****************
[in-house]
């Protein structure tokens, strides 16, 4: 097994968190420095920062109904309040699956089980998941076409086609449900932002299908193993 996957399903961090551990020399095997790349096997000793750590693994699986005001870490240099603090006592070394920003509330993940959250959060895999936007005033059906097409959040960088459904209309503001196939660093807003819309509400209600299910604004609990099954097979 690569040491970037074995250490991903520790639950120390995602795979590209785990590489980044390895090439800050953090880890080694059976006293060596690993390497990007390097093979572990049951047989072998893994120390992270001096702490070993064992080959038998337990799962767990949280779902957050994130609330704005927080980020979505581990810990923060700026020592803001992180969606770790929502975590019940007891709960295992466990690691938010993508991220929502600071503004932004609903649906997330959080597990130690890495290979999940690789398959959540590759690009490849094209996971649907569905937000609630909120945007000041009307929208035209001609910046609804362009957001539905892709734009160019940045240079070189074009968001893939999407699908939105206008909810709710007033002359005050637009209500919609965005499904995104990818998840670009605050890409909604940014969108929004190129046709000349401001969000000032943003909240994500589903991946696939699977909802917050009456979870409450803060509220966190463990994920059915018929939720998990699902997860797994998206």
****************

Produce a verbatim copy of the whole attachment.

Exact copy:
[in-house]
């Protein structure tokens, strides 16, 4: 097994968190420095920062109904309040699956089980998941076409086609449900932002299908193993 996957399903961090551990020399095997790349096997000793750590693994699986005001870490240099603090006592070394920003509330993940959250959060895999936007005033059906097409959040960088459904209309503001196939660093807003819309509400209600299910604004609990099954097979 690569040491970037074995250490991903520790639950120390995602795979590209785990590489980044390895090439800050953090880890080694059976006293060596690993390497990007390097093979572990049951047989072998893994120390992270001096702490070993064992080959038998337990799962767990949280779902957050994130609330704005927080980020979505581990810990923060700026020592803001992180969606770790929502975590019940007891709960295992466990690691938010993508991220929502600071503004932004609903649906997330959080597990130690890495290979999940690789398959959540590759690009490849094209996971649907569905937000609630909120945007000041009307929208035209001609910046609804362009957001539905892709734009160019940045240079070189074009968001893939999407699908939105206008909810709710007033002359005050637009209500919609965005499904995104990818998840670009605050890409909604940014969108929004190129046709000349401001969000000032943003909240994500589903991946696939699977909802917050009456979870409450803060509220966190463990994920059915018929939720998990699902997860797994998206």